Kris Draper. Following three more seasons with the Wings, Draper retired in 2011 and joined the Wings’ front-office staff. He is now a special assistant to general manager Ken Holland.

Mikael Samuelsson. After another season with the Wings, Samuelsson spent parts of four campaigns with the Vancouver Canucks and Florida Panthers before returning to Detroit for a last hurrah in 2013. Retiring in 2015, Samuelsson is a European Development Coach with the Chicago Blackhawks.

Valtteri Filppula. Departed the Wings as a free agent in 2013 to sign with the Tampa Bay Lightning. In 2017, he was traded to the Philadelphia Flyers. He recently signed a one-year deal with the New York Islanders.

Brad Stuart. Following four more seasons with the Wings, Stuart returned to the San Jose Sharks (where he began his NHL career) for two seasons and signed a two-year deal with the Colorado Avalanche. A back injury ended his playing career in 2016.

Dallas Drake. The 2007-08 season was Drake’s last, retiring after 15 NHL seasons. He lives with his family in Michigan and coaches youth hockey.

Darren Helm. The 31-year-old winger is entering his 12th season with the Red Wings.

Dan Cleary. Following seven more seasons with the Wings and one with their AHL affiliate in Grand Rapids, Cleary retired in 2017. He’s now the Red Wings’ co-director of player development.

Darren McCarty. After one more season with the Wings, McCarty retired in 2009. He published his autobiography in 2013  detailing his free-wheeling lifestyle and battles with addictions. He lives in Detroit where he works for a real-estate company and is also trying his hand at stand-up comedy.

Kirk Maltby. The long-time Red Wings checking-line forward played two more seasons before retiring in 2010. He soon joined the Wings as a pro scout and remains in that role today.

Andreas Lilja.  The Swedish defenseman spent two more seasons with the Wings. After spending three seasons with the Anaheim Ducks and Philadelphia Flyers, Lilja spent two years playing in Sweden before retiring as a player. Next season, he’ll be an assistant coach for Kristianstad. 


NHL Rumor Mill – March 30, 2018

NHL Rumor Mill – March 30, 2018

Latest on the Sedins, Pavel Datsyuk and Joshua Ho-Sang plus an update on the Chicago Blackhawks and Florida Panthers in your NHL rumor mill.

Vancouver Canucks GM Jim Benning is expected to meet soon with the Sedin Twins to determine their future plans (Photo via NHL.com).


TSN:  Pierre LeBrun reports Vancouver Canucks general manager Jim Benning intends to meet with Daniel and Henrik Sedin over the next few days to determine where they’re at in terms of their plans beyond this season. Their decision could spill into the offseason. One factor could be what role the twins will play if they decide to return with the Canucks next season. They’re currently seeing second-line duty this season. Retirement could be a possibility for the Sedins.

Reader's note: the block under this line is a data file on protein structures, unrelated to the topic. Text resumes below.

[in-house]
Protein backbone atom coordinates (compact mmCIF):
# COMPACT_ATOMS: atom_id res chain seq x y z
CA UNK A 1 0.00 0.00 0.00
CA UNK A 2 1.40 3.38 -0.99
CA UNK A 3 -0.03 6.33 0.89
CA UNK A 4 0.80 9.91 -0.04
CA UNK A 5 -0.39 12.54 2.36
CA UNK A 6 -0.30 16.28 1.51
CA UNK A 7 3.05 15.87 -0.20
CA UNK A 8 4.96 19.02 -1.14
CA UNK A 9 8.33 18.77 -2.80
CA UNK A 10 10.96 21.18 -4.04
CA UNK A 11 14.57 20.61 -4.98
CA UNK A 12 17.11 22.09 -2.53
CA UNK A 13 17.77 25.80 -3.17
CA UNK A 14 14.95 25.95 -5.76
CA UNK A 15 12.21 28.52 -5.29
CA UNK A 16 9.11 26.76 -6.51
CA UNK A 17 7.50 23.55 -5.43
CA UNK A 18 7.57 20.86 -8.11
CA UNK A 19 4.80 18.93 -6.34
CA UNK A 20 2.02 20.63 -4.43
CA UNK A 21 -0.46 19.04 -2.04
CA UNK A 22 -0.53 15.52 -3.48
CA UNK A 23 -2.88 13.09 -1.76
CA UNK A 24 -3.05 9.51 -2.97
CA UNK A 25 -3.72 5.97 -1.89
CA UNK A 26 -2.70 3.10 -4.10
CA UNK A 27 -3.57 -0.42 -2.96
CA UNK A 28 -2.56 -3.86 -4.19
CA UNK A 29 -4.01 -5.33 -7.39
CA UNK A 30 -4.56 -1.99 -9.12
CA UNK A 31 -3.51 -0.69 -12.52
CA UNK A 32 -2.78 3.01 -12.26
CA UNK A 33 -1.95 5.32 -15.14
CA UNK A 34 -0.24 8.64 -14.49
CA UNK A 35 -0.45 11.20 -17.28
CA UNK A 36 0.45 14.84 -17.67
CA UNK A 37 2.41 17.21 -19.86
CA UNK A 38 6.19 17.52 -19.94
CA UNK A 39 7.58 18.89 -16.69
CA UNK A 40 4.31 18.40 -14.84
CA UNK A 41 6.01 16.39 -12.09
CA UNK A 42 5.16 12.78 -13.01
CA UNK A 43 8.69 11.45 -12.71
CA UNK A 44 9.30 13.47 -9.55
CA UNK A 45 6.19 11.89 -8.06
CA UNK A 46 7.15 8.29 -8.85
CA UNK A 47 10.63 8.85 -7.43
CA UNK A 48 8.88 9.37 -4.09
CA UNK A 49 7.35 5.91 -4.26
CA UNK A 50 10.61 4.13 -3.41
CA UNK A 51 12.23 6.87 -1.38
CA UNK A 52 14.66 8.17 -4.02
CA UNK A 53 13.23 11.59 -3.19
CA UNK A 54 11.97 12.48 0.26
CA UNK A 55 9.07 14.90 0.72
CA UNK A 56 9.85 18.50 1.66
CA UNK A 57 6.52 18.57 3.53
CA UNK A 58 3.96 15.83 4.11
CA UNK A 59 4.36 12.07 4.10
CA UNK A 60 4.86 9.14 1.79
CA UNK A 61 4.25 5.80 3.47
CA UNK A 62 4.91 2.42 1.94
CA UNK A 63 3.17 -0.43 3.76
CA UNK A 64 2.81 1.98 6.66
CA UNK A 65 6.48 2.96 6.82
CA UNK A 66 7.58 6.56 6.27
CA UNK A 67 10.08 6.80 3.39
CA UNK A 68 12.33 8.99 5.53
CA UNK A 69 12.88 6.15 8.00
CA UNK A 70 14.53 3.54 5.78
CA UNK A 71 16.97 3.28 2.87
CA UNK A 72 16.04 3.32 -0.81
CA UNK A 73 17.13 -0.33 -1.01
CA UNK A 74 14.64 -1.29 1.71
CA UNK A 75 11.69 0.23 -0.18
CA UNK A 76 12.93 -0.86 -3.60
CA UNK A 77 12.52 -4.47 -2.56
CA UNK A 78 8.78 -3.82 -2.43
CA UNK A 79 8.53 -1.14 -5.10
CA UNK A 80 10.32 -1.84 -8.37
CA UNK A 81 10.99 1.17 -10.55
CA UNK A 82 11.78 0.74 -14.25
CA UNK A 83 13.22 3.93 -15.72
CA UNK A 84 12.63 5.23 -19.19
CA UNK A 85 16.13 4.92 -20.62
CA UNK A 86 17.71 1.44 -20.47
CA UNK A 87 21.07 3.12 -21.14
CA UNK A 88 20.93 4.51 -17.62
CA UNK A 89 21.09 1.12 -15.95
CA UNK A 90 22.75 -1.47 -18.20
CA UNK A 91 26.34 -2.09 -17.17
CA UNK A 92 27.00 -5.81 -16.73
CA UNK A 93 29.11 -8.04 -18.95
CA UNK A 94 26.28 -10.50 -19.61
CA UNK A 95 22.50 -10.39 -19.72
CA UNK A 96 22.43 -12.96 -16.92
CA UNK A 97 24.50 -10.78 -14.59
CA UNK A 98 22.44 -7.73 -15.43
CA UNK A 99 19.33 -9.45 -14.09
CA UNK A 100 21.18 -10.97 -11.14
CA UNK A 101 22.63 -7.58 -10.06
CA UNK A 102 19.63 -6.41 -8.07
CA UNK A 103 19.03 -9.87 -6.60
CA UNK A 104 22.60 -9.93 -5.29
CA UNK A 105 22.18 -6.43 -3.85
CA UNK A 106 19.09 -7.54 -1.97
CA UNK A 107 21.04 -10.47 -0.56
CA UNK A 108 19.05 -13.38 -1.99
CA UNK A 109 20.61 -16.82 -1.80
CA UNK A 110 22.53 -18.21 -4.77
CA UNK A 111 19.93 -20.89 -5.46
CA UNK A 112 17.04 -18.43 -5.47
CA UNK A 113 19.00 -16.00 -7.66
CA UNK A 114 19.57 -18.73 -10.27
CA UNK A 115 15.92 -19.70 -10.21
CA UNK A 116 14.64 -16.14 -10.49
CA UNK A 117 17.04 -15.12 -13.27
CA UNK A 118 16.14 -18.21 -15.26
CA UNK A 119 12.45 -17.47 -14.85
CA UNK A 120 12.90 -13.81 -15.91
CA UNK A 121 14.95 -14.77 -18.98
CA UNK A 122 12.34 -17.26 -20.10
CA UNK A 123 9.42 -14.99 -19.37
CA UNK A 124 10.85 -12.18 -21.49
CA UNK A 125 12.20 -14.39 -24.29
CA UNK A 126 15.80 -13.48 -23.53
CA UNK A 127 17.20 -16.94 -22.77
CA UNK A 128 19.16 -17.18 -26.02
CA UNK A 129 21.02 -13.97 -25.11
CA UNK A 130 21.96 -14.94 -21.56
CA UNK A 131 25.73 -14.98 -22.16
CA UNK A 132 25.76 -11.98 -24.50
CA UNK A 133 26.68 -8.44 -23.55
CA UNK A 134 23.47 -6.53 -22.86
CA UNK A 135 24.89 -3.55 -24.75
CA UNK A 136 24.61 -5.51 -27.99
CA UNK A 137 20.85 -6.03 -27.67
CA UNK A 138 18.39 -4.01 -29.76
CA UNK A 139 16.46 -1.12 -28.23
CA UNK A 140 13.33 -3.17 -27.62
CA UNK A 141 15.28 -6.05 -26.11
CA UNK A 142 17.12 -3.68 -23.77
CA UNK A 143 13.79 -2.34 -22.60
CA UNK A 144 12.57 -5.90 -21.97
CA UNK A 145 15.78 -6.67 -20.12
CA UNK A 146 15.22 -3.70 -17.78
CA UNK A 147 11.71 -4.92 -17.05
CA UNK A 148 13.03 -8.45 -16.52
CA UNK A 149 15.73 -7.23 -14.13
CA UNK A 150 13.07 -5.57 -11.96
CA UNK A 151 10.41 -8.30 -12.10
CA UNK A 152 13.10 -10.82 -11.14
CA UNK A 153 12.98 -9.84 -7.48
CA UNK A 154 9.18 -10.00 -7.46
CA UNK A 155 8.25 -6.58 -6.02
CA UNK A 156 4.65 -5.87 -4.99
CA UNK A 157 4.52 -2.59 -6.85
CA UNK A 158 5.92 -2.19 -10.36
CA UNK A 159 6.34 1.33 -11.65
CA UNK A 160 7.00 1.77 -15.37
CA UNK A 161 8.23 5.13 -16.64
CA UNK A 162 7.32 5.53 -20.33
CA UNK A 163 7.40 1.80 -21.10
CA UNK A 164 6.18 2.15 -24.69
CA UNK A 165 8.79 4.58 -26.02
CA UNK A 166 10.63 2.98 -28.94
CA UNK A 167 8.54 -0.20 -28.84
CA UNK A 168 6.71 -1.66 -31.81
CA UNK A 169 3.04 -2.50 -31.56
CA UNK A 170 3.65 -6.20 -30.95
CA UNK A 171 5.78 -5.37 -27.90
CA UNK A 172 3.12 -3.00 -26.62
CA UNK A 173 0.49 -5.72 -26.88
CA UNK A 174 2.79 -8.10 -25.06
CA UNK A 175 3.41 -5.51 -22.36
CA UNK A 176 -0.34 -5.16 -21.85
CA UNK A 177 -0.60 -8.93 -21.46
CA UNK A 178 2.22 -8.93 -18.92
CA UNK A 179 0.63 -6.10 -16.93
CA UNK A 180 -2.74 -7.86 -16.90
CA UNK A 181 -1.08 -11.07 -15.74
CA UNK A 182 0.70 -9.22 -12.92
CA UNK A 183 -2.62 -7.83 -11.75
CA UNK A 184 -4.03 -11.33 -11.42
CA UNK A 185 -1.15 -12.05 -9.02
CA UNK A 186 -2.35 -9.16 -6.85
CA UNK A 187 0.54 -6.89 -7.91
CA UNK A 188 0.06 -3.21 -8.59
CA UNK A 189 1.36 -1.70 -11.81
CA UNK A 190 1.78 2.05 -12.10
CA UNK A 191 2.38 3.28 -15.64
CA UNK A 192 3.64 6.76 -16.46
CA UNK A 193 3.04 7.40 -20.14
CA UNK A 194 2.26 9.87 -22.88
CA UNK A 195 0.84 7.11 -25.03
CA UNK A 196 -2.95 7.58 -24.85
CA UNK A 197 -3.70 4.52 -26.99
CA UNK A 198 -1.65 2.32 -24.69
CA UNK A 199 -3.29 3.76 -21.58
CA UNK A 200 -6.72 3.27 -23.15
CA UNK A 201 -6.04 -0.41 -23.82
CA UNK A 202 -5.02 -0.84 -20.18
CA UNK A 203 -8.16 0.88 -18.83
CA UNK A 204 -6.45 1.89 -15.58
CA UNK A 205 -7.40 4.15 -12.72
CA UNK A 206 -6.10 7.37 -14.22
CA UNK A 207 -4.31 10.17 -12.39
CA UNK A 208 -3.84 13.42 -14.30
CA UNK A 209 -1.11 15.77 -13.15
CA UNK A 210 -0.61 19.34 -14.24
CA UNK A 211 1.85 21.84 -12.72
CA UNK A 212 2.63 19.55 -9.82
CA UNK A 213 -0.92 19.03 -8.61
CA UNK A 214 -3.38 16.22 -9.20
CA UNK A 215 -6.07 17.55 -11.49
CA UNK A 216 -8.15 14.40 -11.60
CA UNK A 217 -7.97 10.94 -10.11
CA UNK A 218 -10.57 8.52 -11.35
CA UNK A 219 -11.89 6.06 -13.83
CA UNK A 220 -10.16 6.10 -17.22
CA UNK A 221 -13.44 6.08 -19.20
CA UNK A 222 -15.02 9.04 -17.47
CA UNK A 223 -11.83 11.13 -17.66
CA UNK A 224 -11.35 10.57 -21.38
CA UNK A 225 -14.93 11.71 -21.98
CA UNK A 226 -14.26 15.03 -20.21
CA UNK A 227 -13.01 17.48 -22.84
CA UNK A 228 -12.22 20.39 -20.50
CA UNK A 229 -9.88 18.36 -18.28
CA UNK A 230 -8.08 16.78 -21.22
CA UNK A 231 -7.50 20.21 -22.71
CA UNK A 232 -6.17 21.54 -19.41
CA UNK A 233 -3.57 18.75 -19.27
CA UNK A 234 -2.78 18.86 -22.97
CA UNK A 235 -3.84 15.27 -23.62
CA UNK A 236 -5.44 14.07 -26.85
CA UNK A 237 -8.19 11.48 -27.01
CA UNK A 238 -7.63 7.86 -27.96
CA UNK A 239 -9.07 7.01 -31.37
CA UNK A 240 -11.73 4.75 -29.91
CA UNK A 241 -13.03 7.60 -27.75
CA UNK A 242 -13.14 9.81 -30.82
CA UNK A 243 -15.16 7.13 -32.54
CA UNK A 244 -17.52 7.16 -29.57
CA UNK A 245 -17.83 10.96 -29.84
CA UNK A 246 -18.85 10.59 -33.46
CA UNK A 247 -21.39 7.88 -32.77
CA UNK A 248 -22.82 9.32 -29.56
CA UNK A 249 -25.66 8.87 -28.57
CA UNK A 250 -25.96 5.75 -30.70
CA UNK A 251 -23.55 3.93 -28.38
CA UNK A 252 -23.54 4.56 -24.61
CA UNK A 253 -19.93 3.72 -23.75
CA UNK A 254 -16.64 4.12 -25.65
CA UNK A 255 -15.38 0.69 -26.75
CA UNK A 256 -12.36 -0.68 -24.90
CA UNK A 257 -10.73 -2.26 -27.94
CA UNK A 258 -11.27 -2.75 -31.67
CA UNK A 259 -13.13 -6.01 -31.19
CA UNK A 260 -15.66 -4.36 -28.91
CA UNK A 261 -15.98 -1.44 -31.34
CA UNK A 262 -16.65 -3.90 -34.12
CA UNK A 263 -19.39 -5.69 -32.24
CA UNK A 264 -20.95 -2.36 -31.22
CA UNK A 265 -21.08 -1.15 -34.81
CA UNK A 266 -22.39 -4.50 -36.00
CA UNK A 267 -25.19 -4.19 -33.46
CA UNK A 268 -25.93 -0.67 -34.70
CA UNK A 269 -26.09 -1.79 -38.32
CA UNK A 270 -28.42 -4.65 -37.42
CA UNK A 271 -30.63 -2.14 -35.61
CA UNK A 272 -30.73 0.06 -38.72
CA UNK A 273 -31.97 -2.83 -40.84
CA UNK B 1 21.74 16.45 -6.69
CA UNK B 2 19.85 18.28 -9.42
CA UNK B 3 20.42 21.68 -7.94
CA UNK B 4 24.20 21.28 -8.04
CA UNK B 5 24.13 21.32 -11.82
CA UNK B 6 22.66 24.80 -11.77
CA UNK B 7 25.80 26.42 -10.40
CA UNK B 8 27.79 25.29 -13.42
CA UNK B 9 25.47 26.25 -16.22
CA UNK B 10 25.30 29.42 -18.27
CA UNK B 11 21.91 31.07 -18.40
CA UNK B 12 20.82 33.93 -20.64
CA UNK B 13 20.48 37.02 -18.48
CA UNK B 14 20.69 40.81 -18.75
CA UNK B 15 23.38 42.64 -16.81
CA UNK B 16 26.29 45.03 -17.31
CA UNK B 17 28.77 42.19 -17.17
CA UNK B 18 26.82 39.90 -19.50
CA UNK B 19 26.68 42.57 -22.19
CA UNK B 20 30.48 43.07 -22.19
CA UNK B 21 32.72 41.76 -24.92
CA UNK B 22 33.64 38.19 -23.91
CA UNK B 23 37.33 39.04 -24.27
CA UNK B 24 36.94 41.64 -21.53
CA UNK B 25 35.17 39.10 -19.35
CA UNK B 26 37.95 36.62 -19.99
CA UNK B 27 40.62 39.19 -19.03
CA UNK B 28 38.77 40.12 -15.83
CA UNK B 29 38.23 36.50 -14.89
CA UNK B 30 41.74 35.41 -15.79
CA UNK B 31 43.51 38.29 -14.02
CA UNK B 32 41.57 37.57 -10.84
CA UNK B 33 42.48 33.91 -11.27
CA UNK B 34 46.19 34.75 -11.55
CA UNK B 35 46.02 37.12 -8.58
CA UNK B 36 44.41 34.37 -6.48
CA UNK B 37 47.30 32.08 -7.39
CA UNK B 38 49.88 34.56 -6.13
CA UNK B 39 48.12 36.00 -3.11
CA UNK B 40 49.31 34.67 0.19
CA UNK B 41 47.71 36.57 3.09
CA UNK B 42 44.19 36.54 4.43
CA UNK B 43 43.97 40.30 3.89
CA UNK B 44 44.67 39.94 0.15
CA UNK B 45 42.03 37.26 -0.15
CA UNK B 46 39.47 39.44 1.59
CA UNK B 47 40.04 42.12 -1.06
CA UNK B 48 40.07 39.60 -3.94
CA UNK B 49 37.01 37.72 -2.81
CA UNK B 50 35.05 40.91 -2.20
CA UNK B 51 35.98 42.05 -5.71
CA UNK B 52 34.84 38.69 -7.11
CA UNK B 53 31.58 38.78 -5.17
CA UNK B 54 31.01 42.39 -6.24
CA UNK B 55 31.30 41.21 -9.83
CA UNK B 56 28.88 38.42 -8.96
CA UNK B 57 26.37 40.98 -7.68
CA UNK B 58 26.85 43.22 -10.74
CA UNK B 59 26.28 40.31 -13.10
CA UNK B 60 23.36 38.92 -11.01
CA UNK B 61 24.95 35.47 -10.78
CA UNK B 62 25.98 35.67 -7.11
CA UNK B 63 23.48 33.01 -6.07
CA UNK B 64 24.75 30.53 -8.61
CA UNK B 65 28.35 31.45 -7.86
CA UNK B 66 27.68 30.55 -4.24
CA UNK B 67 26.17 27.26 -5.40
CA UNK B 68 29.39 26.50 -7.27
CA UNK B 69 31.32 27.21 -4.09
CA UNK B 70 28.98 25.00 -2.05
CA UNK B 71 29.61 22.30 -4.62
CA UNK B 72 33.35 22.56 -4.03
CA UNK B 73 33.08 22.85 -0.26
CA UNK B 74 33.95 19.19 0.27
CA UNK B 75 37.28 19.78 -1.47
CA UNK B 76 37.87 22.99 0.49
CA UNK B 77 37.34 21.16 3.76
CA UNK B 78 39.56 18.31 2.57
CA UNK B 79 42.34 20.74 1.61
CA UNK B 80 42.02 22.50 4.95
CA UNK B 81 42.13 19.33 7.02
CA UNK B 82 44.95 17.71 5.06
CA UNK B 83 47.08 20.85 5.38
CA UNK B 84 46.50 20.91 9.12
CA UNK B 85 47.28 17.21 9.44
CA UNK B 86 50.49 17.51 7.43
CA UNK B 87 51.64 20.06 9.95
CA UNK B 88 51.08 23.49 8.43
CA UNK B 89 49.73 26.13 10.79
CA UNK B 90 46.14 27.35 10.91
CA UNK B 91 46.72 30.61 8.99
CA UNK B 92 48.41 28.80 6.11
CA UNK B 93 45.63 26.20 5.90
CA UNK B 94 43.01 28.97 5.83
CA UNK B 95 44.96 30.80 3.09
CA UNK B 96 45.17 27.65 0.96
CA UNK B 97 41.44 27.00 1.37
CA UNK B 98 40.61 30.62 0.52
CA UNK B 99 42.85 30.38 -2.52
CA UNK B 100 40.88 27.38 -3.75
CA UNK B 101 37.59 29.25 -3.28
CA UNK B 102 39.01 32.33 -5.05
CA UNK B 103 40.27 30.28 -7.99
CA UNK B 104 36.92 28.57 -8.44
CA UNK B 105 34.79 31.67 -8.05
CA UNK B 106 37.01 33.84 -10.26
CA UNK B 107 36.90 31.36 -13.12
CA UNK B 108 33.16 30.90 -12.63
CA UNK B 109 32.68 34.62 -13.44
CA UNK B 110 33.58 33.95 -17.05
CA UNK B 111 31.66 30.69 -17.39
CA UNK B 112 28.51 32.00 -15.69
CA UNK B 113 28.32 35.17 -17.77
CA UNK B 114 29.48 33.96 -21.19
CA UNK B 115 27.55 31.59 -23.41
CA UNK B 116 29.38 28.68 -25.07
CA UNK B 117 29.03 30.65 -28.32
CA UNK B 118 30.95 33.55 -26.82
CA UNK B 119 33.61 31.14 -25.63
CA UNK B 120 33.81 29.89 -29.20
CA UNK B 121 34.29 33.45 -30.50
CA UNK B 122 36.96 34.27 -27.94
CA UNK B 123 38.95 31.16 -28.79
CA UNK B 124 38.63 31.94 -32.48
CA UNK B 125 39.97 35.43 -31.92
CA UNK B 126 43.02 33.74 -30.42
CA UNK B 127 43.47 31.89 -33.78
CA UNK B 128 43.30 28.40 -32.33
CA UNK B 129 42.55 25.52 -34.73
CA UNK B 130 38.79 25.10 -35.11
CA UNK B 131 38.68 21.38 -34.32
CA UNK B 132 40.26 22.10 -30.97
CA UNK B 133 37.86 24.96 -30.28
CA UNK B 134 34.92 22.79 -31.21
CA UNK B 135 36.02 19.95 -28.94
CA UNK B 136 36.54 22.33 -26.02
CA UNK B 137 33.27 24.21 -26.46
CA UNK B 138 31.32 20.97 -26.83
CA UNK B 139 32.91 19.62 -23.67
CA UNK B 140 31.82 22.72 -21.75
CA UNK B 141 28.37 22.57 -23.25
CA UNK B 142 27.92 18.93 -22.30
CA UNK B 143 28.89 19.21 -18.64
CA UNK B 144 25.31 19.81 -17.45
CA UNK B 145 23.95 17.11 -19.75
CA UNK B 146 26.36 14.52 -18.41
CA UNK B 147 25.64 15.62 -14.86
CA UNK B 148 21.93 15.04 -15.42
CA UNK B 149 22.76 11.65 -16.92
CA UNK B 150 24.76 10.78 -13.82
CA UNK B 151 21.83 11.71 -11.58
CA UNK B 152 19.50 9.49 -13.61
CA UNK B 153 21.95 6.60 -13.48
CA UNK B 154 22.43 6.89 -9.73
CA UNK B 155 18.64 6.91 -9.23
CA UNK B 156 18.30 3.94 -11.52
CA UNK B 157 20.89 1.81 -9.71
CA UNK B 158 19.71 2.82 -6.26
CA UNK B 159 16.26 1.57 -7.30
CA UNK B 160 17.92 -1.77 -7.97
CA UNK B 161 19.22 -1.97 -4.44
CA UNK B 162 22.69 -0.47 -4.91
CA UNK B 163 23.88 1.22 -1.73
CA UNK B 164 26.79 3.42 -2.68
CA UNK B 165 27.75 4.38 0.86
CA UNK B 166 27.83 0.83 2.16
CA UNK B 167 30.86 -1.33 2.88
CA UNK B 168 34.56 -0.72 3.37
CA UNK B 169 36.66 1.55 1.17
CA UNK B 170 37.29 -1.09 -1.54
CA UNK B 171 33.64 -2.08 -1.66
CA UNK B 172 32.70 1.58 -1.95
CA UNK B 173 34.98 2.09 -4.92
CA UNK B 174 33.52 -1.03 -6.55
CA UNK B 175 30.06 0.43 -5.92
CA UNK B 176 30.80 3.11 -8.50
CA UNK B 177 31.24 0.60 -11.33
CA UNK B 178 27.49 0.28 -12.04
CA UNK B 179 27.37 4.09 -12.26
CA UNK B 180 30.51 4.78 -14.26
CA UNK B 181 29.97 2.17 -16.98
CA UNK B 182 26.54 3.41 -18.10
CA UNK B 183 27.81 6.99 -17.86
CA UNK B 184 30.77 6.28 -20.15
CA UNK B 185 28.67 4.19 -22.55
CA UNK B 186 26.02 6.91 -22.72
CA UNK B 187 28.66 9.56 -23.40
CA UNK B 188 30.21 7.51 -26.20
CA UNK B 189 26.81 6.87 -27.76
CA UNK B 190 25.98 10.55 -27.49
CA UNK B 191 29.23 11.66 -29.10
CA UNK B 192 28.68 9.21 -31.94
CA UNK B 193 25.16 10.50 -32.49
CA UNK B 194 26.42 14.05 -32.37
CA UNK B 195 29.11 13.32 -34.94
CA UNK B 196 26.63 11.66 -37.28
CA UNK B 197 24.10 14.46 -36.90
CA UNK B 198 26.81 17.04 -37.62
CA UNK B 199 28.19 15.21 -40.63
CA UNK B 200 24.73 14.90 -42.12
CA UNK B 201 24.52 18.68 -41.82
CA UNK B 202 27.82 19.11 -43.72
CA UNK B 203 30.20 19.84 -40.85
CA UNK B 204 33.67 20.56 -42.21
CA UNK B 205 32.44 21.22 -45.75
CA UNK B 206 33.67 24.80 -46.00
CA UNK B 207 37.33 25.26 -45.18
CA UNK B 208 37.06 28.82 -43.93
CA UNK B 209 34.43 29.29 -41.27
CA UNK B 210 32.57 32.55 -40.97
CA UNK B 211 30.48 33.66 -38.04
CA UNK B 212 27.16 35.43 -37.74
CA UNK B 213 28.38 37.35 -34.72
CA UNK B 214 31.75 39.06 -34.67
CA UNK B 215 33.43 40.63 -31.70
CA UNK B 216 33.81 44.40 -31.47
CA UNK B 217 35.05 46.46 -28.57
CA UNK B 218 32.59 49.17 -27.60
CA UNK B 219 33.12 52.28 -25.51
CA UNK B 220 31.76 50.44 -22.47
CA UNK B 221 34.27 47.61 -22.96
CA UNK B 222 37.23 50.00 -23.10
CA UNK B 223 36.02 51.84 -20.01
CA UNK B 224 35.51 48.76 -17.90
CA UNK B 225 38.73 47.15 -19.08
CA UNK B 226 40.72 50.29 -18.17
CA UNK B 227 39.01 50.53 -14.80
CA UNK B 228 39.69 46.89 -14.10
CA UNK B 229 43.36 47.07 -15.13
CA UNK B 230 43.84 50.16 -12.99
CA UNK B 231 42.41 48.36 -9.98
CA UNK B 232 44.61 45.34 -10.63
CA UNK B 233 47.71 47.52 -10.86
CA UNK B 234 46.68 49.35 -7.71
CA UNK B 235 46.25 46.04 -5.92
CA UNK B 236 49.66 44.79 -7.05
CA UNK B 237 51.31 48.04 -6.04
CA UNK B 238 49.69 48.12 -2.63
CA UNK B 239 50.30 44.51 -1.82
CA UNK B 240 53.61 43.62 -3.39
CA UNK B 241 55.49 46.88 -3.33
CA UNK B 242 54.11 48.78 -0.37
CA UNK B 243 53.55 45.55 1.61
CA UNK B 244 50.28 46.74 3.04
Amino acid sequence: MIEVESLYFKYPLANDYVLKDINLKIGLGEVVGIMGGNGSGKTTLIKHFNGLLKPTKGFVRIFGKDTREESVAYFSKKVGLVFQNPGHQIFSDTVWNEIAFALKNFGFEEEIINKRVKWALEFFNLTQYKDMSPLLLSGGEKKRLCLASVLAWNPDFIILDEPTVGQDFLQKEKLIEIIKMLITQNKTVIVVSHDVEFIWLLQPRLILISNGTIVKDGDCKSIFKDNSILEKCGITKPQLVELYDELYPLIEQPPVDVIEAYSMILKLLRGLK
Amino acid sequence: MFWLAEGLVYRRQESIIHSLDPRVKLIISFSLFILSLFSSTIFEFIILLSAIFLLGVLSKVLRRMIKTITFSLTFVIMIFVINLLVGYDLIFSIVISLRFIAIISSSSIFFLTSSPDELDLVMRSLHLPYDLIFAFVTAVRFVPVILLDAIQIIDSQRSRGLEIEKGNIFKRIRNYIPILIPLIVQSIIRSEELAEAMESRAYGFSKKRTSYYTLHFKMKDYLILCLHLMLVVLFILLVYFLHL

SPECTOR’S NOTE: The Sedins will likely take their time considering their options. While Benning could be patient, he’ll likely want a decision before late-June. By then, he’ll want to know if he’s investing in the twins for another season or on other players via trade or free agency. 


SPORTSNET: In this week’s “31 Thoughts” column, Elliotte Friedman reported of some wild rumors suggesting Pavel Datsyuk might return with the Detroit Red Wings next season. However, his agent said that’s not true.

The Florida Panthers are trying to trade 2016 second-round pick Adam Mascherin, who’s a 40-goal scorer this season with the OHL’s Kitchener Rangers. He’s informed the Panthers he won’t be signing with them, meaning he’ll go back into the draft unless they can trade his rights before then. Friedman suggests interested clubs could be reluctant to give up much in a trade for a player they could instead have the opportunity to draft.

There was some speculation the Chicago Blackhawks might consider trading their lottery draft pick for immediate help. However, GM Stan Bowman doesn’t appear keen on the idea. “I would be surprised if we traded it. Maybe if it was for a 22- or 23-year-old, who would be a couple of years ahead of draft age. But not for a 25- or 26-year-old.”


THE ATHLETIC: Arthur Staple reports New York Islanders winger Joshua Ho-Sang isn’t happy with being buried in the minors this season. Stressing that he loved his Isles teammates and knows how hard they’re working this season, he feels he was unfairly singled out for his defensive issues when the entire team is struggling in that department. “I know they’re working hard. But I got sent down for defense and what are they in goals against in the NHL? I only played (22) games up there this year. I don’t think it’s my fault. They really painted it like it was my fault at the beginning of the year and I didn’t like that.”

Ho-Sang acknowledged there are aspects of his game that need improvement. “But I do think a lot of the stuff was unwarranted, especially in terms of the rope that other people were given. I understand I have a history and that might be a factor. I don’t know. But it’s frustrating to me.”

Ho-Sang said he and his agent haven’t requested a trade. Staple, however, thinks it would be hard to imagine there are other clubs clamoring for the young forward. 

SPECTOR’S NOTE: Ho-Sang has promising offensive skills but there are concerns over his defensive play and his immaturity. The 22-year-old must work on those issues if he intends to crack the Isles roster full time. It wouldn’t surprise me if management explores his trade value leading up to the 2018 NHL Draft in Dallas.